Art channel



Tomasz Partyka, from the series “SUMMER/SUMMER”, photo: Diana Lelonek, 2018

Fear is reality

Every time I come to Grudziądz, where I was born, I talk to my grandmother, born in 1929. She tells me about the wartime trauma of forced labour in the fields, when she was just a teenager. In fact, grandma Eleanor, née Dziedzic, often brings this up herself. She tells me about the fear – SS searches and inspections that regularly took place during forced labour in Niemojewko (or ‘Ebersfelde’) in the Third Reich. Niemojewko is currently a village in the Kuyavian-Pomeranian Voivodeship; during the occupation it was part of Wartheland, and before the war it was part of the Poznań Voivodeship. We talk about the fear felt by a girl who began slave labour in 1939 – that is, at the age of 10 – and whose ordeal ended at the age of 15, with the end of the war. Childhood and early youth are most frequently associated with first infatuations and exploring the world. For my grandmother, they were and remain a trauma that cannot be tamed. The damage remains forever. My gran faced a world in which she could be deprived of life at any time of the day or night. A life stripped of everything, within the opportunity to study.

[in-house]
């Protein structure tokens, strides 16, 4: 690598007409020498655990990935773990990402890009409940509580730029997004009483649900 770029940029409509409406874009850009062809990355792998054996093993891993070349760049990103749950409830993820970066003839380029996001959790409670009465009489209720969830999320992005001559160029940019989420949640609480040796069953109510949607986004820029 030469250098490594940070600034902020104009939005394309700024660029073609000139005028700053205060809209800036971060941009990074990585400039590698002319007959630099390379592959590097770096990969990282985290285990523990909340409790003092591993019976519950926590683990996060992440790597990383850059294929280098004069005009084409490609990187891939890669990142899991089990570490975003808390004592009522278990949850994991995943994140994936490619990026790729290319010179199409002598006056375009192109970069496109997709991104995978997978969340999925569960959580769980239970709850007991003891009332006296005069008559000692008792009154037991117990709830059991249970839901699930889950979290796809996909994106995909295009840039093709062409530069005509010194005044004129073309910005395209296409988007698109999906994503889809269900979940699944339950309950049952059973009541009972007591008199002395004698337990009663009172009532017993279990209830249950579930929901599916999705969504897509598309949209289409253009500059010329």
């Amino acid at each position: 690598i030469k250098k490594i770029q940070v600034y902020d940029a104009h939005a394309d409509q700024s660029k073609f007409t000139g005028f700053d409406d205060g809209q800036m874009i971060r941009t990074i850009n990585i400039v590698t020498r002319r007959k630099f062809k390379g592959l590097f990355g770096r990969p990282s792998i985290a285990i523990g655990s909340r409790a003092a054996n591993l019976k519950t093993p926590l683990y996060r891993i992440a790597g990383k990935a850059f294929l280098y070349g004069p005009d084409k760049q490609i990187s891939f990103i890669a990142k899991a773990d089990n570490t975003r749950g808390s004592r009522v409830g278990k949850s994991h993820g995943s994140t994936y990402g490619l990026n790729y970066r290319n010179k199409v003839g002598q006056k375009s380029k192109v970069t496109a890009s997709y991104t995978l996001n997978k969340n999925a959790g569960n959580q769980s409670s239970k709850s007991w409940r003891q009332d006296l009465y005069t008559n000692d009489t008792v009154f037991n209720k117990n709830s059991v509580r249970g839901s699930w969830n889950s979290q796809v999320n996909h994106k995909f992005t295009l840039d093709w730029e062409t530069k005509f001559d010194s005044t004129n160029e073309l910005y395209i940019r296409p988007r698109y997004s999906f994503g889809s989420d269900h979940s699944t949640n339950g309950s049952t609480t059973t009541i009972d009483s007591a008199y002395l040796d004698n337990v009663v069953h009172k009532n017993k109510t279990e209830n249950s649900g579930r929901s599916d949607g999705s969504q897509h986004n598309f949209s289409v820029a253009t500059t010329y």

During my visits to Grudziądz, I talk to Grandma Lonia about the fear associated with the barking of German Shepherds, SS Volkswagens arriving, day and night, at the family home, and banging on the door. To this day, grandma is frightened whenever she hears a barking. What is more, the SS were typically dressed in “beautiful, well-tailored uniforms”, probably designed by Hugo Boss. This begs the question, can fear be beautiful?

Tomasz Partyka, from the series “SUMMER/SUMMER”, photo: Diana Lelonek, 2018

photo: Diana Lelonek, 2018

Tomasz Partyka, from the series “SUMMER/SUMMER”, photo: Diana Lelonek, 2018

photo: Diana Lelonek, 2018

Harsh beauty